Most likely your young adult’s first real job will come with a quality retirement plan, and in many cases it will be one that includes an employer contribution in the form of a match. A match is free money, and even if they have a mountain of college loans they should find a way to contribute at least enough to be matched. I always say, if the bank said they were out of toasters and gave you $50 for every $100 you deposited into your bank account, how often would you make a deposit? Probably until the bank got the toasters back in stock, right!?
Write Sen. William Roth of Delaware a Thank You Note (Go ahead, Google it or via Wikipedia. . . 😉
A young adult can do much worse than contributing to the Roth 401(k) ‘side’ of their company’s retirement plan. Of course, ‘Please consult your tax professional first’, but the Roth 401(k) could be one of the most powerful tools your young person has to accumulate assets for their retirement. Instead of contributing pre-tax and then being taxed in retirement on the entire account, contributing after-tax now means that all but their company’s contribution will be tax free to them in retirement and could be very meaningful. The next cool takeaway about making a mountain from a molehill explains why. . .
The Rule of 72: How to Make a Mountain Out of a Lot of Little Molehills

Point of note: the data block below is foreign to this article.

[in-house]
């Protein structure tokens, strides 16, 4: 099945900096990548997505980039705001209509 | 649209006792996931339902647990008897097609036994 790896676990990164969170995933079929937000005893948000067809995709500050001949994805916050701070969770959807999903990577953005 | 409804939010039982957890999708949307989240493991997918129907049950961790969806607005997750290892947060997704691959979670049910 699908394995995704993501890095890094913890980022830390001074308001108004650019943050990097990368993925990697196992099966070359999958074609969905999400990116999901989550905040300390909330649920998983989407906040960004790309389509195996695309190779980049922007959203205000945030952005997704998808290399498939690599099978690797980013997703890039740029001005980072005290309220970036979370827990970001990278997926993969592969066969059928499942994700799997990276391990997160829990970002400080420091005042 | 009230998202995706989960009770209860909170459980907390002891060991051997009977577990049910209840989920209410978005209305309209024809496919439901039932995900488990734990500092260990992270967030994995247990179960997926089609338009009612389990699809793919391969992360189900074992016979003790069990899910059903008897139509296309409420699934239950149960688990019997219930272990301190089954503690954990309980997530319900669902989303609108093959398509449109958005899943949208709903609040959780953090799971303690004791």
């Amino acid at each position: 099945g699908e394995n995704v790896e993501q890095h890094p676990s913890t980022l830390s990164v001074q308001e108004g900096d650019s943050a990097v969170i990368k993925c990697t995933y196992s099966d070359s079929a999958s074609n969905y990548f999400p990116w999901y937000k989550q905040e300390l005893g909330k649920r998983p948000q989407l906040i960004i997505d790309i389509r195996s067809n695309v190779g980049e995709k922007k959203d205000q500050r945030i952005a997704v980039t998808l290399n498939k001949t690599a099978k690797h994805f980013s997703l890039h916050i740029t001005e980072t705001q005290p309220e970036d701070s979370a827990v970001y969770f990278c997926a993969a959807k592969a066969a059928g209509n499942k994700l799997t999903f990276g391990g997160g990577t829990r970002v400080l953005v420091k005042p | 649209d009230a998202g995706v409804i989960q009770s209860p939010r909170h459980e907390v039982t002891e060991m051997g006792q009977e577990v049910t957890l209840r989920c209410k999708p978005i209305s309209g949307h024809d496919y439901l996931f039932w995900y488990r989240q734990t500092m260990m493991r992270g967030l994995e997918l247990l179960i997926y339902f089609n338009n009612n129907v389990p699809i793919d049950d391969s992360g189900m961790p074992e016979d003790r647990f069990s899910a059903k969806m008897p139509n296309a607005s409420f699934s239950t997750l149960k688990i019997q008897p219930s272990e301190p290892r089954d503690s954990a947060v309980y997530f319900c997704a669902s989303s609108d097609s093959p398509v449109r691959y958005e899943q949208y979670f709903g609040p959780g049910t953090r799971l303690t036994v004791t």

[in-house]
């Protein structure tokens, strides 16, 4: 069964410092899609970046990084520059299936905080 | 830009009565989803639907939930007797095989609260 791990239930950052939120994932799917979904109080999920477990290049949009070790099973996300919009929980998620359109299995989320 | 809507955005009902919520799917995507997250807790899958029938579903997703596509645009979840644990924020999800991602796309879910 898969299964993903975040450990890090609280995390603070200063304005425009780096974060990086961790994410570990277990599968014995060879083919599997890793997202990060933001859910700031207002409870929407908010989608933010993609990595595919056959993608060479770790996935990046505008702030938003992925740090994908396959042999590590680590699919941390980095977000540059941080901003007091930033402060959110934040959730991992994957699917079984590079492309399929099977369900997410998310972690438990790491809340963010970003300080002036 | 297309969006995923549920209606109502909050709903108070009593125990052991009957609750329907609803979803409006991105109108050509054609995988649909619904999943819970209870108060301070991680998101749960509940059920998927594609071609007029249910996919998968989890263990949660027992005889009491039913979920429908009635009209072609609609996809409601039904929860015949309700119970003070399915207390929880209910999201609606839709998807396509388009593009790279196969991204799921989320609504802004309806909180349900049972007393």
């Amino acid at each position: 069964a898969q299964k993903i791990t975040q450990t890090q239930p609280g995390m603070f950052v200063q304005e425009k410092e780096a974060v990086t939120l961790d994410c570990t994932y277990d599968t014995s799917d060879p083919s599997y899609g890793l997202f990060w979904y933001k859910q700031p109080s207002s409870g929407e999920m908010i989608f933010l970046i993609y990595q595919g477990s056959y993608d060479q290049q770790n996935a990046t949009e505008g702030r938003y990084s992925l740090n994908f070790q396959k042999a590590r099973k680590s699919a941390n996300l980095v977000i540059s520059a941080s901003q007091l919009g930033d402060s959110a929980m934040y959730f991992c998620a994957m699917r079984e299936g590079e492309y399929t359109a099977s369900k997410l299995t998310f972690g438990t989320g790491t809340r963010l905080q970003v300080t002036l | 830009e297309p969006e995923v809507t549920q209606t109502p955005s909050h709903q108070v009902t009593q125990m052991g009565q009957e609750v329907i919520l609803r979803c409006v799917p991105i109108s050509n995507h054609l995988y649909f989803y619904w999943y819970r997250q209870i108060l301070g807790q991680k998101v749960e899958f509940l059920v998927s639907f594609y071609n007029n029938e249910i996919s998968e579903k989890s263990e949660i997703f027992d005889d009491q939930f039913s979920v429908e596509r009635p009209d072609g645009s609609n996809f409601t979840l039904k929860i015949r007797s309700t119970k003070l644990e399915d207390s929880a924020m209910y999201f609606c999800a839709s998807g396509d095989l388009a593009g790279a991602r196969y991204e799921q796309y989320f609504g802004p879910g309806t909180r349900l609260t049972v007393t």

The Rule of 72 is one of the easiest ways to do math in your head and is Reason #1 why contributing ANYTHING toward retirement is worth it and ESPECIALLY if you are in your 20’s or 30’s. If you divide 72 by your assumed rate of return the result is how long it takes money to double at that rate of return. For example, if an investment averages 7% it would take roughly 10 years for the investment to double (72/7= 10 years). As an example, let’s say your young adult is 25 years old and wondering why it is so important to save that $50 out of their paycheck when they could do so many other things with it. Assuming it averaged a 7% per year rate of return, $50 saved at age 25 would be approximately $100 by the time they were 35, $200 by the time they were 45, $400 by the time they were 55, and $800 by the time they were 65. How cool is that, right?
Also, the way this relates to the thank you note to Senator William Roth is that if this 25 year old was contributing Roth after-tax, they’d be giving up the tax deduction on the $50 so that the $800 would be completely tax free in retirement. How many 25 year olds are in a high tax bracket where that lost deduction is critical, and who wants to pay taxes on $800 when they can pay tax on $50?
There are a number of other ways your child or grandchild can get off to a great start, but this is at least some food for thought as you sit down together and help them. Please forward this to them if you think there is a tip or two they might put to work for them.
Also, if you have a child or grandchild that you think would benefit from speaking to us please feel free to have them call us or if they’d prefer we can reach out to them. We love to help young people get off to a great start in life, never charge for an initial meeting, and often can get most if not all of their questions answered in relatively short order so we look at it as a way to help and possibly start a relationship, not charge a big planning fee.